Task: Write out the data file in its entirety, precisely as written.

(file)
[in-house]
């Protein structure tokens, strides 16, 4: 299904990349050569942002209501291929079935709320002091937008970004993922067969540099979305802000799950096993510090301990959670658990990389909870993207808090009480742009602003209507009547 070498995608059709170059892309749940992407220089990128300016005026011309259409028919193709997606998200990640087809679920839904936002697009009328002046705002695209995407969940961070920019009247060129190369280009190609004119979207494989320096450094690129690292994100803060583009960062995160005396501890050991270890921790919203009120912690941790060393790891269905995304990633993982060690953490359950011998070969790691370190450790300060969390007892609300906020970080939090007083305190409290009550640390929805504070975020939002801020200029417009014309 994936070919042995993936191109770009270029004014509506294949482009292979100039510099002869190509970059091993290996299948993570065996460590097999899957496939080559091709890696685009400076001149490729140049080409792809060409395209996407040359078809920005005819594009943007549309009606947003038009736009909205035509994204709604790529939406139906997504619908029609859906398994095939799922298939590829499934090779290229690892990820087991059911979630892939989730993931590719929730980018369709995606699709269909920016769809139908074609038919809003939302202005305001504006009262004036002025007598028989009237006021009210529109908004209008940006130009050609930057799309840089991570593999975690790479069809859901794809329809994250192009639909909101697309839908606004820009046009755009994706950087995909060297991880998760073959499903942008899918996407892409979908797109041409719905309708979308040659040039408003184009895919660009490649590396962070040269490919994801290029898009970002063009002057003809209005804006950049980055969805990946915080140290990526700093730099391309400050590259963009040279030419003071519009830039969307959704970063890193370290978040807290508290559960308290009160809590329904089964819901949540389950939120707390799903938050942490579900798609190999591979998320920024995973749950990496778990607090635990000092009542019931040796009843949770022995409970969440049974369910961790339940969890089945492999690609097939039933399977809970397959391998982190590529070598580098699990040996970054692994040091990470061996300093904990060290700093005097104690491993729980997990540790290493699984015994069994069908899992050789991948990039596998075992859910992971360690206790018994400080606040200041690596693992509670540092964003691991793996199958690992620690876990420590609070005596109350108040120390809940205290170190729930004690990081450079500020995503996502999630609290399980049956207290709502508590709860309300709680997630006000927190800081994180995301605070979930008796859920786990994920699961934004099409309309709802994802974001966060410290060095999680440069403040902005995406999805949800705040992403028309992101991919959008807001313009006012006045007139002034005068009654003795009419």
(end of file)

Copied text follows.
[in-house]
């Protein structure tokens, strides 16, 4: 299904990349050569942002209501291929079935709320002091937008970004993922067969540099979305802000799950096993510090301990959670658990990389909870993207808090009480742009602003209507009547 070498995608059709170059892309749940992407220089990128300016005026011309259409028919193709997606998200990640087809679920839904936002697009009328002046705002695209995407969940961070920019009247060129190369280009190609004119979207494989320096450094690129690292994100803060583009960062995160005396501890050991270890921790919203009120912690941790060393790891269905995304990633993982060690953490359950011998070969790691370190450790300060969390007892609300906020970080939090007083305190409290009550640390929805504070975020939002801020200029417009014309 994936070919042995993936191109770009270029004014509506294949482009292979100039510099002869190509970059091993290996299948993570065996460590097999899957496939080559091709890696685009400076001149490729140049080409792809060409395209996407040359078809920005005819594009943007549309009606947003038009736009909205035509994204709604790529939406139906997504619908029609859906398994095939799922298939590829499934090779290229690892990820087991059911979630892939989730993931590719929730980018369709995606699709269909920016769809139908074609038919809003939302202005305001504006009262004036002025007598028989009237006021009210529109908004209008940006130009050609930057799309840089991570593999975690790479069809859901794809329809994250192009639909909101697309839908606004820009046009755009994706950087995909060297991880998760073959499903942008899918996407892409979908797109041409719905309708979308040659040039408003184009895919660009490649590396962070040269490919994801290029898009970002063009002057003809209005804006950049980055969805990946915080140290990526700093730099391309400050590259963009040279030419003071519009830039969307959704970063890193370290978040807290508290559960308290009160809590329904089964819901949540389950939120707390799903938050942490579900798609190999591979998320920024995973749950990496778990607090635990000092009542019931040796009843949770022995409970969440049974369910961790339940969890089945492999690609097939039933399977809970397959391998982190590529070598580098699990040996970054692994040091990470061996300093904990060290700093005097104690491993729980997990540790290493699984015994069994069908899992050789991948990039596998075992859910992971360690206790018994400080606040200041690596693992509670540092964003691991793996199958690992620690876990420590609070005596109350108040120390809940205290170190729930004690990081450079500020995503996502999630609290399980049956207290709502508590709860309300709680997630006000927190800081994180995301605070979930008796859920786990994920699961934004099409309309709802994802974001966060410290060095999680440069403040902005995406999805949800705040992403028309992101991919959008807001313009006012006045007139002034005068009654003795009419």